While everyone’s picking out their sequins and lamé and velvet jumpsuits to ring in the new year in rayon blends—we’ve been picking out a recipe that’s just as elaborate. Showy. Opulent for the sake of opulence. Part decor, part cocktail snack. Pairs well with champagne and resolutions. Something that catches the light and requires a fresh haircut of whisked caramel. That’s right. A Croquembouche. The French tower of cream puffs. But this time, we’re going savory.
A SAVORY CROQUEMBOUCHE!!!
Molly Baz, who’d just recreated a Martha Stewart recipe (for cookbook club) that used the croquembouche as a vase (!!), was up for the challenge. And a challenge it was. Not only did a testing round require making 40 pâte à choux, the filling, the caramel, and assembling the tower, but she’d also have to hear our critiques…and do the whole damn thing over and over again until it was perfect. The things we do for beauty!
What’s so savory about it? The choux—henceforth called “the puffs”—are cheesed up with Gruyere so now they’re gougères. The filling is Boursin-inspired: green and herby and creamy and cheesy (parm, ricotta, and cream cheese). The caramel gets offset with salt and black pepper, and the whole thing gets a snow-shower of more grated parm. When an unsuspecting Amiel Stanek tried a bite and assumed it would be sweet, his entire face lit up: “I’m flavor tripping right now!” he exclaimed. The garlicky chive filling, the sharp cheesy dough, there are no flavors hiding in the background here. The only drink we can fathom to go with it is something cold and bubbly. You know the stuff.
The puffs are easy (make them the same size tho), the filling’s a food processor cinch and then squeezed into each puff with a pastry bag, and the caramel’s fine if you keep an eye on it to keep it from burning. With tongs, or your hands if you like to feel pain, each puff is dipped in caramel for the side that faces the world. It quickly hardens and shines like polished mahogany. The most difficult part is building a symmetrical tree that’s artfully rustic, not droopy, leany, or otherwise…lumpy. After watching Molly assemble it in person, standing there doing nothing—I’m a great and supportive sous!—I took a lot of notes to make it easier on the rest of us without food styling on our resume. Here’s how to assemble a croquembouche like a pro:
- Pick out your platter, something sturdy and larger than a dinner plate.
- Grab a few puffs and arrange them in a circle with 2-3 inches of white space to the edge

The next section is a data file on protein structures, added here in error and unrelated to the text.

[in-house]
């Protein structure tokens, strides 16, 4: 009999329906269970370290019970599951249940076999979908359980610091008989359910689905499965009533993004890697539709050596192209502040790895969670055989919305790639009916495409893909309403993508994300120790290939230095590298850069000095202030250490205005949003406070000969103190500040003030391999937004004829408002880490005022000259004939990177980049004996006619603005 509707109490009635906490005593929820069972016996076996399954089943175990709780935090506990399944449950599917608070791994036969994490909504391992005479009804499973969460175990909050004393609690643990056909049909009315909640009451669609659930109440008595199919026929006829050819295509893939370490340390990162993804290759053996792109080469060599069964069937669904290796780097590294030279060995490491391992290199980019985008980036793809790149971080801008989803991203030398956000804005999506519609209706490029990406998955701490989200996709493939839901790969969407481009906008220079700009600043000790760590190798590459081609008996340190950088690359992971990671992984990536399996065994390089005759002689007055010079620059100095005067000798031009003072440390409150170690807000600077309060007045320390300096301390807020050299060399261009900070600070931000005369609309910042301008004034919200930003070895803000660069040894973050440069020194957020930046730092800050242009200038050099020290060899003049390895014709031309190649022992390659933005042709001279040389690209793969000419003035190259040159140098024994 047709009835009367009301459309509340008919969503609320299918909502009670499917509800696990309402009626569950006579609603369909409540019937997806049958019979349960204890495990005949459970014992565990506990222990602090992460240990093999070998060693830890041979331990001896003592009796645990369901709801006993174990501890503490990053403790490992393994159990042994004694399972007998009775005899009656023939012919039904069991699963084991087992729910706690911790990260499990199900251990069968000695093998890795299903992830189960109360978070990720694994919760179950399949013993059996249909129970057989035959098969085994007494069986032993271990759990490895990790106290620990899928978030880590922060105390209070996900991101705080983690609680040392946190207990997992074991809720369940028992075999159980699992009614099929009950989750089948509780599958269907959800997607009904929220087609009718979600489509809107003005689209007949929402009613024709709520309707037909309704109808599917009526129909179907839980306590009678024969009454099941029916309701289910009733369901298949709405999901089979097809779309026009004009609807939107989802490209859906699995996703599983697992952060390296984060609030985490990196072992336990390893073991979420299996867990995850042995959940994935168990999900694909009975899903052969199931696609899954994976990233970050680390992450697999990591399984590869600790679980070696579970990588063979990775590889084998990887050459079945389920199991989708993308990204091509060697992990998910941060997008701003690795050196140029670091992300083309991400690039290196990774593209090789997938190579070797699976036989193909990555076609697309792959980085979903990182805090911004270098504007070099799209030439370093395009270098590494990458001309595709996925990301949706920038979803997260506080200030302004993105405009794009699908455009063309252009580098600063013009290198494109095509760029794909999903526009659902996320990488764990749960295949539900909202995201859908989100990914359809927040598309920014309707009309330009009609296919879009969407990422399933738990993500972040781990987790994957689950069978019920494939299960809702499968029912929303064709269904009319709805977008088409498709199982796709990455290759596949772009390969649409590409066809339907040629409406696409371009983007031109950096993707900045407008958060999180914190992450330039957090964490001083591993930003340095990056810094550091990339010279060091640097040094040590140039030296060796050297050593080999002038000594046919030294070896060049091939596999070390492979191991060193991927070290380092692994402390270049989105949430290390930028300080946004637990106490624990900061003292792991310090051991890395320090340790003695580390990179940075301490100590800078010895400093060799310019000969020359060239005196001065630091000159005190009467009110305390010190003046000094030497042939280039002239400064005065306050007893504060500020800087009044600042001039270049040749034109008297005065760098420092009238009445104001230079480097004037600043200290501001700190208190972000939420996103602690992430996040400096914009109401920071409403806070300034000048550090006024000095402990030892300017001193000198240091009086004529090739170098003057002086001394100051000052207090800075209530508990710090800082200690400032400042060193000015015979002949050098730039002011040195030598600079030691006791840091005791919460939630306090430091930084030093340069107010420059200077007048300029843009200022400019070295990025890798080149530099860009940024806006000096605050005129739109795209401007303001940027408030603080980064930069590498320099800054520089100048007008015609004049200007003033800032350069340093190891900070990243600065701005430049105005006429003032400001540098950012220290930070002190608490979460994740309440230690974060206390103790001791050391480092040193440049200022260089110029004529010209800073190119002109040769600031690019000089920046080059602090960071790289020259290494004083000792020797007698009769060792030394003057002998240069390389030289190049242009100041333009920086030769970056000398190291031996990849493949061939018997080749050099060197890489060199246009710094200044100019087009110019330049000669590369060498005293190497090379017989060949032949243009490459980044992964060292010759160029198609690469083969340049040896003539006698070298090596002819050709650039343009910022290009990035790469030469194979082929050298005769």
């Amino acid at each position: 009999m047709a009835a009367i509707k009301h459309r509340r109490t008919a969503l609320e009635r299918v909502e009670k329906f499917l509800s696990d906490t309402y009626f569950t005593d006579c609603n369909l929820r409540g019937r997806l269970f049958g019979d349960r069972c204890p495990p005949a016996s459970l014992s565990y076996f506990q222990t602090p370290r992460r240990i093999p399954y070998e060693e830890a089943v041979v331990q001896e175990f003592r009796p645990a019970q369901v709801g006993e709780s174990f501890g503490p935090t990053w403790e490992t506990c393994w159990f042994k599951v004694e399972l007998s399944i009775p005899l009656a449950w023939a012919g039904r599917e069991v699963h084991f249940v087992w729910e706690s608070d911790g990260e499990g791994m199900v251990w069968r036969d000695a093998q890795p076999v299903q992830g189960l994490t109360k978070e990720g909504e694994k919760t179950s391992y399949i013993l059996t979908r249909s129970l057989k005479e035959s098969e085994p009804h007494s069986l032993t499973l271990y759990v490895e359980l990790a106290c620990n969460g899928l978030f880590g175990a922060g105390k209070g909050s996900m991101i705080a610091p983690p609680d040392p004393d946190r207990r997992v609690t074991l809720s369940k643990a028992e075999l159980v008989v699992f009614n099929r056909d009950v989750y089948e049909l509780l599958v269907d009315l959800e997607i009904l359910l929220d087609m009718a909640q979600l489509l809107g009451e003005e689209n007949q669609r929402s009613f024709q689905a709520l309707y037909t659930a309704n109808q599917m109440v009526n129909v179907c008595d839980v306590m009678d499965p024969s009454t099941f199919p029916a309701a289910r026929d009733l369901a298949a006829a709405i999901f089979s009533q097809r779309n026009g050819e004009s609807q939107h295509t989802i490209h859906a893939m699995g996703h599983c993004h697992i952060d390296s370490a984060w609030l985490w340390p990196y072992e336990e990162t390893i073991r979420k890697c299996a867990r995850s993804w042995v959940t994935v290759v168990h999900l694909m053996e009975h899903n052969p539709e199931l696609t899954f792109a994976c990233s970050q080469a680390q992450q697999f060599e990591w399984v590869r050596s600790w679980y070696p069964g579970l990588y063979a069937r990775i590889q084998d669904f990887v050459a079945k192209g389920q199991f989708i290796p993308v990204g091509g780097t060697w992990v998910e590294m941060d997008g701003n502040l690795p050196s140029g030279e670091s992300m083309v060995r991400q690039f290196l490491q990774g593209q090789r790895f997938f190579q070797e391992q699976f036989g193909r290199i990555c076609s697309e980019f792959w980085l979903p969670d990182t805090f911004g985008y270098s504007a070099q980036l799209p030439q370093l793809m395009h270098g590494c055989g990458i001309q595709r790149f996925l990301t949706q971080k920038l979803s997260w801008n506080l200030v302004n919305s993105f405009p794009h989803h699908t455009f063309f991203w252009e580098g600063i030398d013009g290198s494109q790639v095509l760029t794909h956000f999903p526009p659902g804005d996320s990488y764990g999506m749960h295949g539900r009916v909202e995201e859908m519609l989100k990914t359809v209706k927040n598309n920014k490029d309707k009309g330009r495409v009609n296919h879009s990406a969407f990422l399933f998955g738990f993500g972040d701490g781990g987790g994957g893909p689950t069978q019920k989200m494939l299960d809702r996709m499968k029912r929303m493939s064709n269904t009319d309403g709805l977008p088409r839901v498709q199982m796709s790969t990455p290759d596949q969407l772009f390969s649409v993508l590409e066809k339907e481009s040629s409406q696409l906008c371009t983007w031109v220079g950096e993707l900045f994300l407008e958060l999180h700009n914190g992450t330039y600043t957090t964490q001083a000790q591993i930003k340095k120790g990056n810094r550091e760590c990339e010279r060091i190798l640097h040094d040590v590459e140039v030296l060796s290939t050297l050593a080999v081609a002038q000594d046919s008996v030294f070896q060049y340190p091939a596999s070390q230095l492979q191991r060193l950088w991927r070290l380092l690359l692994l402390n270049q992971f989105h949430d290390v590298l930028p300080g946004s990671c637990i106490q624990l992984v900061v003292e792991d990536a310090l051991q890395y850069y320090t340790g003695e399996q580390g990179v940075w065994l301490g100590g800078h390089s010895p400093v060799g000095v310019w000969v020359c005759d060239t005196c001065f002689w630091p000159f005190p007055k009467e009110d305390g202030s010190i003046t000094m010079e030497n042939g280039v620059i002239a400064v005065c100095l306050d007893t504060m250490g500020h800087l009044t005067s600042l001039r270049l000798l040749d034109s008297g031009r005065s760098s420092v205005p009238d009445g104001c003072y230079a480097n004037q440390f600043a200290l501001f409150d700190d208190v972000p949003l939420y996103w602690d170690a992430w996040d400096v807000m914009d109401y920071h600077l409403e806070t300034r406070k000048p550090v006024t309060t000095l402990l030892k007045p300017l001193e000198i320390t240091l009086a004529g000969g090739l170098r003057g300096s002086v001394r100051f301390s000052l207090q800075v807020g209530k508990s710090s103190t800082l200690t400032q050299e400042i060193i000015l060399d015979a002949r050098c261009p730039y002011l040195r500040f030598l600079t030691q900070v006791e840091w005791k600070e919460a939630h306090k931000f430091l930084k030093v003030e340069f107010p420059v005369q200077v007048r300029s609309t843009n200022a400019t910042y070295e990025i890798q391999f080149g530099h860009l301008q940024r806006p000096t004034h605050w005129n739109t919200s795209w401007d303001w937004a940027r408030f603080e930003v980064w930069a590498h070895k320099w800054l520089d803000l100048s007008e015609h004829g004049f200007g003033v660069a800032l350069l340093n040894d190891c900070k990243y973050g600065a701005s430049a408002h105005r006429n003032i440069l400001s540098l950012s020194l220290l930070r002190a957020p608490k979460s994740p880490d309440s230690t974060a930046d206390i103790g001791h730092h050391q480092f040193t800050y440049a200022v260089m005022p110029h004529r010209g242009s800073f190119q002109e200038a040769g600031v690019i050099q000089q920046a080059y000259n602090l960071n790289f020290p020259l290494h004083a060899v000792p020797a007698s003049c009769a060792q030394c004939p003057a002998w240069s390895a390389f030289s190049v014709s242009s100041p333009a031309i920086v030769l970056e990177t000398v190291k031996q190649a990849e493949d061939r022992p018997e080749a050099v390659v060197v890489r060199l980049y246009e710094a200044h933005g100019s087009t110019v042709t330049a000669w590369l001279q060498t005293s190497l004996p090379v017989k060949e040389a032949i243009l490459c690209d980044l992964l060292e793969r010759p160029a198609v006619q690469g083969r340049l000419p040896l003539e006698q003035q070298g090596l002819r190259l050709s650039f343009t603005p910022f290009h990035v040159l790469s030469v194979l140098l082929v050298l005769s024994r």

- Count those puffs. Ours had a base of 9. Each row after will subtract one.
- Layer one: Roll half of the edge of the first puff like a wheel and place it down with the poke-hole (where the filling went) facing inside the circle, caramel gluing it to the plate. Choux stonehenge! Roll the next puff and connect it to the first and make sure caramel is gluing that to the plate too. Hold the two puffs together for a few seconds so they stick.
- Layer two: Place the new puffs in the valleys of the Layer One Puffs. As you roll and stick, tilt the puffs in towards the center sliiiightly, remember this is going to end up conical.
- You keep doing this, working QUICKLY while the caramel is still warm. If strands of caramel drag over to the plate, don’t worry about it—that’s part of the drapey look. It’ll end up as caramel tinsel on your puffy happy tree.
- Mid-way through her third layer, Molly reheated the caramel over low heat for around 4 minutes. This makes it easier to dip but also thins the caramel out. When it gets too thick, it hardens like a Jolly Rancher, which isn’t pleasant to bite into.
- The numbers might not work out perfectly if your puffs vary in size. Don’t panic, just adjust accordingly and if you need to fill in some gaps with caramel use a spatula and get spacklin’.
- Layer five: When we realized the entire thing was leaning to the right, Molly cradled the entire top with both hands and shifted it to the left. That sort of worked, but rotating the plate so I couldn’t tell one way or another worked even better.
- The final puff: This is the only puff whose bottom gets dipped. I know, I know. But do it, and plop that shining star on top.
You can use a fork to make the final wisps of caramel circling the tower, but Molly made a custom tool: a whisk with an open end, which she made by cutting the tines with a wire cutter. It looked like one of those as-seen-on TV head massagers. It allowed her to get thin strands and plenty of them.
What makes the whole project easier is making the puffs and the filling ahead, but the assembly needs to happen right before serving. They’re better that way. As it sits, the filling warms, the caramel hardens to cement, and that’s sad. Eat it within the hour, maybe two, which come on—shouldn’t be that hard.
Get the recipe: